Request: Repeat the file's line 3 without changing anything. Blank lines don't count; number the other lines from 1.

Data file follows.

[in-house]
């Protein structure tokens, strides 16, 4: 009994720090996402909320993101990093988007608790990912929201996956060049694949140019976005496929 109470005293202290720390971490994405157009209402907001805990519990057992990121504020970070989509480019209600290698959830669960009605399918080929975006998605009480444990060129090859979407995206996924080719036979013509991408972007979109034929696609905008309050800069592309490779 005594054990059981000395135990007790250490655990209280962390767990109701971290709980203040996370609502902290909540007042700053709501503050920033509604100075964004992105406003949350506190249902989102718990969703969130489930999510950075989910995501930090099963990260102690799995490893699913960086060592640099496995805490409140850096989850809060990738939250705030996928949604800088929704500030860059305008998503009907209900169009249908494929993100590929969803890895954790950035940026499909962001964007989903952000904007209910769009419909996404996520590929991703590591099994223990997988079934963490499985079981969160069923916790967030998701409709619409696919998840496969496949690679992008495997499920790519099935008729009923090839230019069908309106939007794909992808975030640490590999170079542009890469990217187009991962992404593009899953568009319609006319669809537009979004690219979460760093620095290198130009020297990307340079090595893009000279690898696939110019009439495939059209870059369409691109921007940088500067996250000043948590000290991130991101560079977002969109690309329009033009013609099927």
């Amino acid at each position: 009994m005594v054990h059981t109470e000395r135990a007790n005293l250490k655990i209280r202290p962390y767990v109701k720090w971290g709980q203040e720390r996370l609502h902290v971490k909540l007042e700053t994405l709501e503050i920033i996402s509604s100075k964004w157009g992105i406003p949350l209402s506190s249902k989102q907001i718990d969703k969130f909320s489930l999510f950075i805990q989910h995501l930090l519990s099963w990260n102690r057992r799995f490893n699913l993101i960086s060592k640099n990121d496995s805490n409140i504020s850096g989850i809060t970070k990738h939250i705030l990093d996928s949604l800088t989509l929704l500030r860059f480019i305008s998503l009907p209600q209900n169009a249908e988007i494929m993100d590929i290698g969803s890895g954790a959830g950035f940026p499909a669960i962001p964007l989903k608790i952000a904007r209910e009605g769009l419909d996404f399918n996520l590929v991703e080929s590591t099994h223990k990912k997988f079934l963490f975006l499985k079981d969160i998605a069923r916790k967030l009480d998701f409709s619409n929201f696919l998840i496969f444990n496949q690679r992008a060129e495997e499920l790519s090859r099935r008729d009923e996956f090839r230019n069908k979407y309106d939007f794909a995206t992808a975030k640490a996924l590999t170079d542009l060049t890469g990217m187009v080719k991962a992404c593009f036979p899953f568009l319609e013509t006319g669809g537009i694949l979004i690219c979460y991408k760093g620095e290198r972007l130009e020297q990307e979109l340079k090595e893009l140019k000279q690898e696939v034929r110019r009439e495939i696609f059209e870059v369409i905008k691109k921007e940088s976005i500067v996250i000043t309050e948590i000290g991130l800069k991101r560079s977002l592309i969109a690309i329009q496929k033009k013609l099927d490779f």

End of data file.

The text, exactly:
């Amino acid at each position: 009994m005594v054990h059981t109470e000395r135990a007790n005293l250490k655990i209280r202290p962390y767990v109701k720090w971290g709980q203040e720390r996370l609502h902290v971490k909540l007042e700053t994405l709501e503050i920033i996402s509604s100075k964004w157009g992105i406003p949350l209402s506190s249902k989102q907001i718990d969703k969130f909320s489930l999510f950075i805990q989910h995501l930090l519990s099963w990260n102690r057992r799995f490893n699913l993101i960086s060592k640099n990121d496995s805490n409140i504020s850096g989850i809060t970070k990738h939250i705030l990093d996928s949604l800088t989509l929704l500030r860059f480019i305008s998503l009907p209600q209900n169009a249908e988007i494929m993100d590929i290698g969803s890895g954790a959830g950035f940026p499909a669960i962001p964007l989903k608790i952000a904007r209910e009605g769009l419909d996404f399918n996520l590929v991703e080929s590591t099994h223990k990912k997988f079934l963490f975006l499985k079981d969160i998605a069923r916790k967030l009480d998701f409709s619409n929201f696919l998840i496969f444990n496949q690679r992008a060129e495997e499920l790519s090859r099935r008729d009923e996956f090839r230019n069908k979407y309106d939007f794909a995206t992808a975030k640490a996924l590999t170079d542009l060049t890469g990217m187009v080719k991962a992404c593009f036979p899953f568009l319609e013509t006319g669809g537009i694949l979004i690219c979460y991408k760093g620095e290198r972007l130009e020297q990307e979109l340079k090595e893009l140019k000279q690898e696939v034929r110019r009439e495939i696609f059209e870059v369409i905008k691109k921007e940088s976005i500067v996250i000043t309050e948590i000290g991130l800069k991101r560079s977002l592309i969109a690309i329009q496929k033009k013609l099927d490779f």